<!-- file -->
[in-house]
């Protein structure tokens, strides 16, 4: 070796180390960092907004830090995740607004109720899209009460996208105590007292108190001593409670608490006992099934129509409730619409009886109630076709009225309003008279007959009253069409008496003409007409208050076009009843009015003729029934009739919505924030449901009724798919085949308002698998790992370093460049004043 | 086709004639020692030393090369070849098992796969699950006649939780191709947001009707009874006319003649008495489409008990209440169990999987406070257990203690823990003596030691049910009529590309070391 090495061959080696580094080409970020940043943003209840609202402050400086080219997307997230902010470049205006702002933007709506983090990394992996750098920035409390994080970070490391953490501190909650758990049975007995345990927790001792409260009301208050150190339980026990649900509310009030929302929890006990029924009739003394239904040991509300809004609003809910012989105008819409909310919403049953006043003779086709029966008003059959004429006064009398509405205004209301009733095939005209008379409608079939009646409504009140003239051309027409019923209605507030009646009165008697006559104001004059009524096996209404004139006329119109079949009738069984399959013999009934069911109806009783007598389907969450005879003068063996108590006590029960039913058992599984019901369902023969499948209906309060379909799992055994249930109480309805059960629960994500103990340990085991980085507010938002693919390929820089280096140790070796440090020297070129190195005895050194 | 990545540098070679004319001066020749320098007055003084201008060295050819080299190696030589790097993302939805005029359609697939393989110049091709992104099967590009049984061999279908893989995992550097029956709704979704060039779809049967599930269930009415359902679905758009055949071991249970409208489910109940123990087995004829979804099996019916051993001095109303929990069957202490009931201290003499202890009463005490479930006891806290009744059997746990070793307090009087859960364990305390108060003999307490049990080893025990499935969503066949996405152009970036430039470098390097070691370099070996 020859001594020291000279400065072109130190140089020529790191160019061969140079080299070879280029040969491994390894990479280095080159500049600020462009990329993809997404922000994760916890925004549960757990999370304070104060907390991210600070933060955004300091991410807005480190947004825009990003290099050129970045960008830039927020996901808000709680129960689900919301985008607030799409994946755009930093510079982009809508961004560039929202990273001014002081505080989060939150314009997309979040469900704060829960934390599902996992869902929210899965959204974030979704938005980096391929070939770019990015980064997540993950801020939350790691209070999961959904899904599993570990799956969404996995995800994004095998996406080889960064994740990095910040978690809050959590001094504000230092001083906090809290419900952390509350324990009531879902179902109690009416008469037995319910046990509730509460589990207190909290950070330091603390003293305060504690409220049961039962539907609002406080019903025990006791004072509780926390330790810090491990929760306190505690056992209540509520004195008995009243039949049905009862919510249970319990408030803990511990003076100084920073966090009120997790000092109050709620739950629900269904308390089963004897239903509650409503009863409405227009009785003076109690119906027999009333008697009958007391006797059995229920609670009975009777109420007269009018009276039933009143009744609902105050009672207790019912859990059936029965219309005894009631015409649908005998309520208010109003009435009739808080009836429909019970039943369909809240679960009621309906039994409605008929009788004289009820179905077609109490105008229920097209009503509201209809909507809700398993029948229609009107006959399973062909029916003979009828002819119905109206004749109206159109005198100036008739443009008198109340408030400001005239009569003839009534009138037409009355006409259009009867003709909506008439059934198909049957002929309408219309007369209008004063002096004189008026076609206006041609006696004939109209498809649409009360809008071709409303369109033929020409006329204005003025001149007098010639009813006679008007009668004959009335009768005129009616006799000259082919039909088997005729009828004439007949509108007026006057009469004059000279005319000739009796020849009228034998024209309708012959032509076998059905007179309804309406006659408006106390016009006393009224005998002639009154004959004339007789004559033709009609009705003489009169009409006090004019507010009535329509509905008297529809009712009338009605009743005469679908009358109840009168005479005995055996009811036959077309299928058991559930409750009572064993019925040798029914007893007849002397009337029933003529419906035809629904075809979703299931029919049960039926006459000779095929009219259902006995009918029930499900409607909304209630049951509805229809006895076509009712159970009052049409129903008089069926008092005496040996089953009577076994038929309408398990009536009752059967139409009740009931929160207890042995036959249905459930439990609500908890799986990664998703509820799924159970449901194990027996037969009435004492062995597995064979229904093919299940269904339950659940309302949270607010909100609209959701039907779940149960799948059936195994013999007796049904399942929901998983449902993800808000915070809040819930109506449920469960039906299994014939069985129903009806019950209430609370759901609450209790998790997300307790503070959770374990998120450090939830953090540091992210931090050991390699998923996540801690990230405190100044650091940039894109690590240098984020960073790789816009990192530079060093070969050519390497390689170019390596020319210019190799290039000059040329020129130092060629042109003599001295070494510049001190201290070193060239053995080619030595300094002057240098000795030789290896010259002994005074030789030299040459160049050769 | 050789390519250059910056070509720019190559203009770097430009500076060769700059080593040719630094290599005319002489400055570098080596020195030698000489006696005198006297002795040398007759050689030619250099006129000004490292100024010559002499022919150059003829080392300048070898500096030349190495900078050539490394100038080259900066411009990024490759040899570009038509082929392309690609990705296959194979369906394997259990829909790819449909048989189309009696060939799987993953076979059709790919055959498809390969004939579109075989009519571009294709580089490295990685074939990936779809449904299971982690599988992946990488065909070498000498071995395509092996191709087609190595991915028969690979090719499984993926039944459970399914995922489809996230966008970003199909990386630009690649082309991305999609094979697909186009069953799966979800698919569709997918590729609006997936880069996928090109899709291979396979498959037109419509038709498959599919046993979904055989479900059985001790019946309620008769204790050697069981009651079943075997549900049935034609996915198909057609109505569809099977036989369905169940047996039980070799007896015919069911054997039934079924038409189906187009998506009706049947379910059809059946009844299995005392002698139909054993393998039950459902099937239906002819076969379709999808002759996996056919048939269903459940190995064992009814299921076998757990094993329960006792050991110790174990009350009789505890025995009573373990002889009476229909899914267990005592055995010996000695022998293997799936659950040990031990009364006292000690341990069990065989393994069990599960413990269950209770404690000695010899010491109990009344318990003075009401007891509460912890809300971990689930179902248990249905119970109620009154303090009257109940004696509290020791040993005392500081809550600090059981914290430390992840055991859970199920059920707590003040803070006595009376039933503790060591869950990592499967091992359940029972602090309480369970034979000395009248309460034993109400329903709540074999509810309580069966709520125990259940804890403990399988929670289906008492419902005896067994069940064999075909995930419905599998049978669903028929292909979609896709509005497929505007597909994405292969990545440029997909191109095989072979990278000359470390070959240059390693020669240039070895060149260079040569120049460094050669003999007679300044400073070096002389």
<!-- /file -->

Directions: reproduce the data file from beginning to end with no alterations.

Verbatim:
[in-house]
């Protein structure tokens, strides 16, 4: 070796180390960092907004830090995740607004109720899209009460996208105590007292108190001593409670608490006992099934129509409730619409009886109630076709009225309003008279007959009253069409008496003409007409208050076009009843009015003729029934009739919505924030449901009724798919085949308002698998790992370093460049004043 | 086709004639020692030393090369070849098992796969699950006649939780191709947001009707009874006319003649008495489409008990209440169990999987406070257990203690823990003596030691049910009529590309070391 090495061959080696580094080409970020940043943003209840609202402050400086080219997307997230902010470049205006702002933007709506983090990394992996750098920035409390994080970070490391953490501190909650758990049975007995345990927790001792409260009301208050150190339980026990649900509310009030929302929890006990029924009739003394239904040991509300809004609003809910012989105008819409909310919403049953006043003779086709029966008003059959004429006064009398509405205004209301009733095939005209008379409608079939009646409504009140003239051309027409019923209605507030009646009165008697006559104001004059009524096996209404004139006329119109079949009738069984399959013999009934069911109806009783007598389907969450005879003068063996108590006590029960039913058992599984019901369902023969499948209906309060379909799992055994249930109480309805059960629960994500103990340990085991980085507010938002693919390929820089280096140790070796440090020297070129190195005895050194 | 990545540098070679004319001066020749320098007055003084201008060295050819080299190696030589790097993302939805005029359609697939393989110049091709992104099967590009049984061999279908893989995992550097029956709704979704060039779809049967599930269930009415359902679905758009055949071991249970409208489910109940123990087995004829979804099996019916051993001095109303929990069957202490009931201290003499202890009463005490479930006891806290009744059997746990070793307090009087859960364990305390108060003999307490049990080893025990499935969503066949996405152009970036430039470098390097070691370099070996 020859001594020291000279400065072109130190140089020529790191160019061969140079080299070879280029040969491994390894990479280095080159500049600020462009990329993809997404922000994760916890925004549960757990999370304070104060907390991210600070933060955004300091991410807005480190947004825009990003290099050129970045960008830039927020996901808000709680129960689900919301985008607030799409994946755009930093510079982009809508961004560039929202990273001014002081505080989060939150314009997309979040469900704060829960934390599902996992869902929210899965959204974030979704938005980096391929070939770019990015980064997540993950801020939350790691209070999961959904899904599993570990799956969404996995995800994004095998996406080889960064994740990095910040978690809050959590001094504000230092001083906090809290419900952390509350324990009531879902179902109690009416008469037995319910046990509730509460589990207190909290950070330091603390003293305060504690409220049961039962539907609002406080019903025990006791004072509780926390330790810090491990929760306190505690056992209540509520004195008995009243039949049905009862919510249970319990408030803990511990003076100084920073966090009120997790000092109050709620739950629900269904308390089963004897239903509650409503009863409405227009009785003076109690119906027999009333008697009958007391006797059995229920609670009975009777109420007269009018009276039933009143009744609902105050009672207790019912859990059936029965219309005894009631015409649908005998309520208010109003009435009739808080009836429909019970039943369909809240679960009621309906039994409605008929009788004289009820179905077609109490105008229920097209009503509201209809909507809700398993029948229609009107006959399973062909029916003979009828002819119905109206004749109206159109005198100036008739443009008198109340408030400001005239009569003839009534009138037409009355006409259009009867003709909506008439059934198909049957002929309408219309007369209008004063002096004189008026076609206006041609006696004939109209498809649409009360809008071709409303369109033929020409006329204005003025001149007098010639009813006679008007009668004959009335009768005129009616006799000259082919039909088997005729009828004439007949509108007026006057009469004059000279005319000739009796020849009228034998024209309708012959032509076998059905007179309804309406006659408006106390016009006393009224005998002639009154004959004339007789004559033709009609009705003489009169009409006090004019507010009535329509509905008297529809009712009338009605009743005469679908009358109840009168005479005995055996009811036959077309299928058991559930409750009572064993019925040798029914007893007849002397009337029933003529419906035809629904075809979703299931029919049960039926006459000779095929009219259902006995009918029930499900409607909304209630049951509805229809006895076509009712159970009052049409129903008089069926008092005496040996089953009577076994038929309408398990009536009752059967139409009740009931929160207890042995036959249905459930439990609500908890799986990664998703509820799924159970449901194990027996037969009435004492062995597995064979229904093919299940269904339950659940309302949270607010909100609209959701039907779940149960799948059936195994013999007796049904399942929901998983449902993800808000915070809040819930109506449920469960039906299994014939069985129903009806019950209430609370759901609450209790998790997300307790503070959770374990998120450090939830953090540091992210931090050991390699998923996540801690990230405190100044650091940039894109690590240098984020960073790789816009990192530079060093070969050519390497390689170019390596020319210019190799290039000059040329020129130092060629042109003599001295070494510049001190201290070193060239053995080619030595300094002057240098000795030789290896010259002994005074030789030299040459160049050769 | 050789390519250059910056070509720019190559203009770097430009500076060769700059080593040719630094290599005319002489400055570098080596020195030698000489006696005198006297002795040398007759050689030619250099006129000004490292100024010559002499022919150059003829080392300048070898500096030349190495900078050539490394100038080259900066411009990024490759040899570009038509082929392309690609990705296959194979369906394997259990829909790819449909048989189309009696060939799987993953076979059709790919055959498809390969004939579109075989009519571009294709580089490295990685074939990936779809449904299971982690599988992946990488065909070498000498071995395509092996191709087609190595991915028969690979090719499984993926039944459970399914995922489809996230966008970003199909990386630009690649082309991305999609094979697909186009069953799966979800698919569709997918590729609006997936880069996928090109899709291979396979498959037109419509038709498959599919046993979904055989479900059985001790019946309620008769204790050697069981009651079943075997549900049935034609996915198909057609109505569809099977036989369905169940047996039980070799007896015919069911054997039934079924038409189906187009998506009706049947379910059809059946009844299995005392002698139909054993393998039950459902099937239906002819076969379709999808002759996996056919048939269903459940190995064992009814299921076998757990094993329960006792050991110790174990009350009789505890025995009573373990002889009476229909899914267990005592055995010996000695022998293997799936659950040990031990009364006292000690341990069990065989393994069990599960413990269950209770404690000695010899010491109990009344318990003075009401007891509460912890809300971990689930179902248990249905119970109620009154303090009257109940004696509290020791040993005392500081809550600090059981914290430390992840055991859970199920059920707590003040803070006595009376039933503790060591869950990592499967091992359940029972602090309480369970034979000395009248309460034993109400329903709540074999509810309580069966709520125990259940804890403990399988929670289906008492419902005896067994069940064999075909995930419905599998049978669903028929292909979609896709509005497929505007597909994405292969990545440029997909191109095989072979990278000359470390070959240059390693020669240039070895060149260079040569120049460094050669003999007679300044400073070096002389």